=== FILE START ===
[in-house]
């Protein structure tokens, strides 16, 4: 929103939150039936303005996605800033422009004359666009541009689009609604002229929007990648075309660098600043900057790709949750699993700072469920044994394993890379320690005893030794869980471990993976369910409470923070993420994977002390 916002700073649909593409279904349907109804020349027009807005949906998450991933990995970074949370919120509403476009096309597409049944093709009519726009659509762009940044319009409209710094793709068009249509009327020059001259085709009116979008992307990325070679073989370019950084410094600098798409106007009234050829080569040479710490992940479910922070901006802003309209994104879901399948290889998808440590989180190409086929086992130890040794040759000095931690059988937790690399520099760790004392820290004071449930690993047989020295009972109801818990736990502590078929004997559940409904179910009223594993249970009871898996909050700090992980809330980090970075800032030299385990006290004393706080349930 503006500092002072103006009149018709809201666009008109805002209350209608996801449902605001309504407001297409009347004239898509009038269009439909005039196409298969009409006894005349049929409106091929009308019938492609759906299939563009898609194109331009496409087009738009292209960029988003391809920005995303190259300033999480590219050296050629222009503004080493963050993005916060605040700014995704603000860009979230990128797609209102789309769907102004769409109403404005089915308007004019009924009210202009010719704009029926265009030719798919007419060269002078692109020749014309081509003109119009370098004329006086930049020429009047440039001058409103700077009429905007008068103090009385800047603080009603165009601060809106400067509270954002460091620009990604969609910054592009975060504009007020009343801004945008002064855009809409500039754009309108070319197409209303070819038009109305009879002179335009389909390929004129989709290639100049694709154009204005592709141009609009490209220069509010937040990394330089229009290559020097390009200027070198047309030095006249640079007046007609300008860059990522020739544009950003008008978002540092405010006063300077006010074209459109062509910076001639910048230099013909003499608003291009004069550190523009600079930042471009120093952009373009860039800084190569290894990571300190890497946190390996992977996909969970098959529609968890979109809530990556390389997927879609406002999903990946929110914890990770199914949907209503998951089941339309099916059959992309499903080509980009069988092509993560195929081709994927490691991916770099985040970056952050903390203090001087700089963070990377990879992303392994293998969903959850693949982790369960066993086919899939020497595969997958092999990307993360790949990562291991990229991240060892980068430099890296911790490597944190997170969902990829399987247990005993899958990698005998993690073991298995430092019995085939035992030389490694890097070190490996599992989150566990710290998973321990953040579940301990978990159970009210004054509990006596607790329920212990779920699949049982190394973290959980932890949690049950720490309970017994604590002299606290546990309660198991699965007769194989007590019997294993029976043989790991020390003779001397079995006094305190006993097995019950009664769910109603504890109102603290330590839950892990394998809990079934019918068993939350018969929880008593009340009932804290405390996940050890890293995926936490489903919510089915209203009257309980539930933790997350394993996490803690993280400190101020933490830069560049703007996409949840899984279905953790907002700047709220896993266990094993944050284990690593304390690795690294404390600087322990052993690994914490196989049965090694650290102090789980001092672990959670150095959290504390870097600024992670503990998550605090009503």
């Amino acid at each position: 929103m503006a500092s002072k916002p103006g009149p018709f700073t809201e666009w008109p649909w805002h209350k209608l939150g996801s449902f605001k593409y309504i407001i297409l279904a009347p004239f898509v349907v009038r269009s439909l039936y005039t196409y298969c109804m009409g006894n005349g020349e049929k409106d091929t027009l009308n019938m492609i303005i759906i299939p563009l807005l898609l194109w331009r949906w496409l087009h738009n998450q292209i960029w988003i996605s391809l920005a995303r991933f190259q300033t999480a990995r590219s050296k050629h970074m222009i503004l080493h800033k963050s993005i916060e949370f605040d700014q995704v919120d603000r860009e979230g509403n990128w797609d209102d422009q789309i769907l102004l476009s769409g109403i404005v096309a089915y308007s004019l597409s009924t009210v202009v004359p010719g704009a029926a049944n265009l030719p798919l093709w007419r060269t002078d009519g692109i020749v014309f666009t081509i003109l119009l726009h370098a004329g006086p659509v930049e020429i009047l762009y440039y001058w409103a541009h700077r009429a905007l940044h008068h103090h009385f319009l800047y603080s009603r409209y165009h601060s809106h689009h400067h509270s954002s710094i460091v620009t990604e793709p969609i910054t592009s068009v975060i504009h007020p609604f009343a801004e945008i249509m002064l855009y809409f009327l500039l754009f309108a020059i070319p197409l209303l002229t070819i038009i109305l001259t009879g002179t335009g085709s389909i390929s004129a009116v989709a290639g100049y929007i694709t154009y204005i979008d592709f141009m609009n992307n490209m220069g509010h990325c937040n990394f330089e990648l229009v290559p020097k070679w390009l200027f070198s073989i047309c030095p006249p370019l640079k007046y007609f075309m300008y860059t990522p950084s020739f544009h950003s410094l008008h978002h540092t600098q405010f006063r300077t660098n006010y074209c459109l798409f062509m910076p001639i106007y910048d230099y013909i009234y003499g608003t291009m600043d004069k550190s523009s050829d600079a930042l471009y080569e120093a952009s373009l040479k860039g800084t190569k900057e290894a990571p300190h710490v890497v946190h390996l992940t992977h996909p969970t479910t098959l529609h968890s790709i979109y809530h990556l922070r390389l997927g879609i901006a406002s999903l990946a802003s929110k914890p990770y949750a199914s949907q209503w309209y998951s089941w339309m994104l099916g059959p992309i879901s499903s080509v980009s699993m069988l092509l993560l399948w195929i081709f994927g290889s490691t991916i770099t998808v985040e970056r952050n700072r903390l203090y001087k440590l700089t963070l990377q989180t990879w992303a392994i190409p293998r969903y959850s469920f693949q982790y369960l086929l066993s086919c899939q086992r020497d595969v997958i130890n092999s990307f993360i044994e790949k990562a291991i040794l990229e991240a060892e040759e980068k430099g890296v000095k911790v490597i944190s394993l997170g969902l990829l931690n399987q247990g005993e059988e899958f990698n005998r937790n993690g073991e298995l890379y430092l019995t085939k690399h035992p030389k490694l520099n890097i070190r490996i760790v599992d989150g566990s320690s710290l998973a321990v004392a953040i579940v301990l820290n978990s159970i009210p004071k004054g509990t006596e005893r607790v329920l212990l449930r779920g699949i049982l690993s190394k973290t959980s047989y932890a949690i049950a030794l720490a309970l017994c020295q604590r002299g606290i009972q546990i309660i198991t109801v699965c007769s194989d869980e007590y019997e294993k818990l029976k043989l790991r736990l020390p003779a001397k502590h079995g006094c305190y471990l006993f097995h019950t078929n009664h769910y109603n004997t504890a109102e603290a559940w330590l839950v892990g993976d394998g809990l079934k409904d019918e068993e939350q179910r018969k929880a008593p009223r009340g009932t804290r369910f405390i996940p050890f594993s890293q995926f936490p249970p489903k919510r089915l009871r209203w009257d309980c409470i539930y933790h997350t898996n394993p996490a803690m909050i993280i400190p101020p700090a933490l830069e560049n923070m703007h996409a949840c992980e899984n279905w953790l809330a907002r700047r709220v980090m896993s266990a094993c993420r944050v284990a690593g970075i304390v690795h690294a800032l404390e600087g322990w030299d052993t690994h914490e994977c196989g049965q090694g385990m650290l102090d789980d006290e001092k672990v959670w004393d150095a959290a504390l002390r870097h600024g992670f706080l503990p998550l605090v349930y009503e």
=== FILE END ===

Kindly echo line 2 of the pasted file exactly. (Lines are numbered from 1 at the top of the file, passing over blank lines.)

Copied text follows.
């Protein structure tokens, strides 16, 4: 929103939150039936303005996605800033422009004359666009541009689009609604002229929007990648075309660098600043900057790709949750699993700072469920044994394993890379320690005893030794869980471990993976369910409470923070993420994977002390 916002700073649909593409279904349907109804020349027009807005949906998450991933990995970074949370919120509403476009096309597409049944093709009519726009659509762009940044319009409209710094793709068009249509009327020059001259085709009116979008992307990325070679073989370019950084410094600098798409106007009234050829080569040479710490992940479910922070901006802003309209994104879901399948290889998808440590989180190409086929086992130890040794040759000095931690059988937790690399520099760790004392820290004071449930690993047989020295009972109801818990736990502590078929004997559940409904179910009223594993249970009871898996909050700090992980809330980090970075800032030299385990006290004393706080349930 503006500092002072103006009149018709809201666009008109805002209350209608996801449902605001309504407001297409009347004239898509009038269009439909005039196409298969009409006894005349049929409106091929009308019938492609759906299939563009898609194109331009496409087009738009292209960029988003391809920005995303190259300033999480590219050296050629222009503004080493963050993005916060605040700014995704603000860009979230990128797609209102789309769907102004769409109403404005089915308007004019009924009210202009010719704009029926265009030719798919007419060269002078692109020749014309081509003109119009370098004329006086930049020429009047440039001058409103700077009429905007008068103090009385800047603080009603165009601060809106400067509270954002460091620009990604969609910054592009975060504009007020009343801004945008002064855009809409500039754009309108070319197409209303070819038009109305009879002179335009389909390929004129989709290639100049694709154009204005592709141009609009490209220069509010937040990394330089229009290559020097390009200027070198047309030095006249640079007046007609300008860059990522020739544009950003008008978002540092405010006063300077006010074209459109062509910076001639910048230099013909003499608003291009004069550190523009600079930042471009120093952009373009860039800084190569290894990571300190890497946190390996992977996909969970098959529609968890979109809530990556390389997927879609406002999903990946929110914890990770199914949907209503998951089941339309099916059959992309499903080509980009069988092509993560195929081709994927490691991916770099985040970056952050903390203090001087700089963070990377990879992303392994293998969903959850693949982790369960066993086919899939020497595969997958092999990307993360790949990562291991990229991240060892980068430099890296911790490597944190997170969902990829399987247990005993899958990698005998993690073991298995430092019995085939035992030389490694890097070190490996599992989150566990710290998973321990953040579940301990978990159970009210004054509990006596607790329920212990779920699949049982190394973290959980932890949690049950720490309970017994604590002299606290546990309660198991699965007769194989007590019997294993029976043989790991020390003779001397079995006094305190006993097995019950009664769910109603504890109102603290330590839950892990394998809990079934019918068993939350018969929880008593009340009932804290405390996940050890890293995926936490489903919510089915209203009257309980539930933790997350394993996490803690993280400190101020933490830069560049703007996409949840899984279905953790907002700047709220896993266990094993944050284990690593304390690795690294404390600087322990052993690994914490196989049965090694650290102090789980001092672990959670150095959290504390870097600024992670503990998550605090009503």